Deana and Mark Kahlenberg teach at the same school: Alderman Road Elementary in Cumberland County. They met there. They both enjoyed teaching for many years - Deana for seven and Mark for eight. And now they are both leaving the school, and leaving the profession. They are in grad school to become speech and language pathologists.
Why did they choose to leave?
Mark: Mostly pay reasons
Deana: That's why we initially went back to school. We saw the pay freeze begin. And we waited to see if maybe there was going to be a change...maybe it would be a one year, two year thing. And then when it turned into how long it has been, we decided that we needed to pursue something else.
(The couple had a 1.1 percent raise in 5 years. Each currently takes home $1850 after taxes, retirement and health insurance.)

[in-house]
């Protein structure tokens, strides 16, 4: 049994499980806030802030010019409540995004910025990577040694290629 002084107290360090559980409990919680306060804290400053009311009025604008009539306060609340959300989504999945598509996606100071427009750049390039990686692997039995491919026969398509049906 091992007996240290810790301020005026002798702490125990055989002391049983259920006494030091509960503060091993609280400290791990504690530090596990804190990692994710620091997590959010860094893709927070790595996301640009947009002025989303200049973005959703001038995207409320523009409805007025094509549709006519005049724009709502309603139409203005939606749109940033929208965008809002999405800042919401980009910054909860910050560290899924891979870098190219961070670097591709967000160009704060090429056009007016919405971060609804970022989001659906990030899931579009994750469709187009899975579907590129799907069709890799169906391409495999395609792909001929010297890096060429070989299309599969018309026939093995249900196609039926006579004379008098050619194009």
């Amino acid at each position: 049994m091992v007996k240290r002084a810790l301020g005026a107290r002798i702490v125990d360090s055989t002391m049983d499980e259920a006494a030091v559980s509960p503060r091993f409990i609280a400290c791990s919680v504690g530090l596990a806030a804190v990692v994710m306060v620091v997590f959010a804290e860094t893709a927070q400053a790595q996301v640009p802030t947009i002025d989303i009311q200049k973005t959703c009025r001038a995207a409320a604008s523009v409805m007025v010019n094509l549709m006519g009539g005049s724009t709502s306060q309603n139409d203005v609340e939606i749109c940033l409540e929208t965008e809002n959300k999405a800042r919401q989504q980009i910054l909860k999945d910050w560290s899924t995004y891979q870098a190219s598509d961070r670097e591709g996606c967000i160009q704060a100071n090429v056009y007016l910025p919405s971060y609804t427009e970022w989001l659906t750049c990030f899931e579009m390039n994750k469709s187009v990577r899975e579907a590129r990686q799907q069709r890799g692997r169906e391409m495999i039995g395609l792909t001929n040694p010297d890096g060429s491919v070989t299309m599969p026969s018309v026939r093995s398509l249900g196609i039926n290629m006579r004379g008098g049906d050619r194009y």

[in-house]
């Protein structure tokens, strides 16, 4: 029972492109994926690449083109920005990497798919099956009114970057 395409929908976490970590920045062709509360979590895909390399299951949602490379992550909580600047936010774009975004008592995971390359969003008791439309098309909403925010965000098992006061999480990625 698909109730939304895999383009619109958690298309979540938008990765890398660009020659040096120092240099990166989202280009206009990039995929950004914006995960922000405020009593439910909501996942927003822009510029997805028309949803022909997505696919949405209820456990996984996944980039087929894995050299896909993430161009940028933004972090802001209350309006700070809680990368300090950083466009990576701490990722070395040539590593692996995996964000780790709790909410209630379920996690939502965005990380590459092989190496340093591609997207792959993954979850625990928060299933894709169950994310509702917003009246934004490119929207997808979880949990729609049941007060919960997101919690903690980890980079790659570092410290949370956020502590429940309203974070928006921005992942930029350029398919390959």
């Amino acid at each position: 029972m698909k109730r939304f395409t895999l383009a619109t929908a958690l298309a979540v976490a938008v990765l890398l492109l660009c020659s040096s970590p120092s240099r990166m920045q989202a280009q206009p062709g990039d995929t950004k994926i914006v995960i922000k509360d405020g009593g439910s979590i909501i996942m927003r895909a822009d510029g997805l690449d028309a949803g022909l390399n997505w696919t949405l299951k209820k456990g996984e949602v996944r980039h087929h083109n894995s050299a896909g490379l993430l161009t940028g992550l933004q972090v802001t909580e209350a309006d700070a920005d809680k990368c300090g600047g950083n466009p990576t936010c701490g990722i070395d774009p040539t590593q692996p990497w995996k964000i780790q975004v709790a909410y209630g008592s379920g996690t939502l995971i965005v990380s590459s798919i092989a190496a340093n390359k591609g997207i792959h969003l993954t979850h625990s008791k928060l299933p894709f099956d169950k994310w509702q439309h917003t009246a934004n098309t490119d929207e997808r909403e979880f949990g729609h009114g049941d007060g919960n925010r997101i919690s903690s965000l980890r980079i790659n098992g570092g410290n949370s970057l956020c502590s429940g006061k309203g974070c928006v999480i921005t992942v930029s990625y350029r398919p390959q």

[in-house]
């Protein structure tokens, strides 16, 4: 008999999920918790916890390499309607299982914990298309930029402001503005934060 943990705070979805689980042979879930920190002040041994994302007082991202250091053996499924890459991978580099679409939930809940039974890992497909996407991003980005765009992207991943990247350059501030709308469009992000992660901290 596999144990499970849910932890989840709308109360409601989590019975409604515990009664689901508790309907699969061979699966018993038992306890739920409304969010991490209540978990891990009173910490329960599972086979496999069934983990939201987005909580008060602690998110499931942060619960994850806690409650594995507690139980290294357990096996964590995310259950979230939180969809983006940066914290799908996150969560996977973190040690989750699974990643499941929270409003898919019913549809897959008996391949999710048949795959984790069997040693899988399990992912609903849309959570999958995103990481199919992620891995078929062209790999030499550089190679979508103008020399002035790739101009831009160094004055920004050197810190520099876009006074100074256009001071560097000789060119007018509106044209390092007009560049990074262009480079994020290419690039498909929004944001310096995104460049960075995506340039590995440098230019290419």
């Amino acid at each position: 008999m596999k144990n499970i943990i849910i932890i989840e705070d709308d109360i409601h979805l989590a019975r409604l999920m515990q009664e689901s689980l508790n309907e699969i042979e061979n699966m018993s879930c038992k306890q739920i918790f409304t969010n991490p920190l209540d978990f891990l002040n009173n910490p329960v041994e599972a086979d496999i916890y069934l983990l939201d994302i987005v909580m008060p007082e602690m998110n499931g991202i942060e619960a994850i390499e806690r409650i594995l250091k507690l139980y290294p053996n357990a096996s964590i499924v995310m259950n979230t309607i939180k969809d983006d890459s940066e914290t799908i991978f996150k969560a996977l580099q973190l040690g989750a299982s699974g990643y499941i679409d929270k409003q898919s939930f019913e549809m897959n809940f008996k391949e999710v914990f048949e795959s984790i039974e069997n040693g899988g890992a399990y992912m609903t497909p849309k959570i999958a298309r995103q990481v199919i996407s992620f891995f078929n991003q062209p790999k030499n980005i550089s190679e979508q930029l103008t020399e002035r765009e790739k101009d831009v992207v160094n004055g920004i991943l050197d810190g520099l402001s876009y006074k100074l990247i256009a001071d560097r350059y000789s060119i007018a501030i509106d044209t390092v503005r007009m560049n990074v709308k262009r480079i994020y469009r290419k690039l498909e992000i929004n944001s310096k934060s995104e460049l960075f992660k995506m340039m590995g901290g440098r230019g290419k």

Deana: That's really tough when you're both teachers. And we want to have a family of our own, and we want to provide for them the same way our parents did for us.
Mark: I don't think we ever would have gone back to grad school if our (pay) had increased each year.
Deana: We both love teaching. We met at our elementary school -- it has become our community ... it is sad for us to go. But as a family we have to make that decision.
They have both told their students about their decision, but doubt the kids understand.
The couple is expecting their first child in May.
Deana and Mark Kahlenberg told their story as a part of a panel hosted by the Emerging Issues Forum. Watch Deana, Mark and several teachers talk about why they've left the profession recently: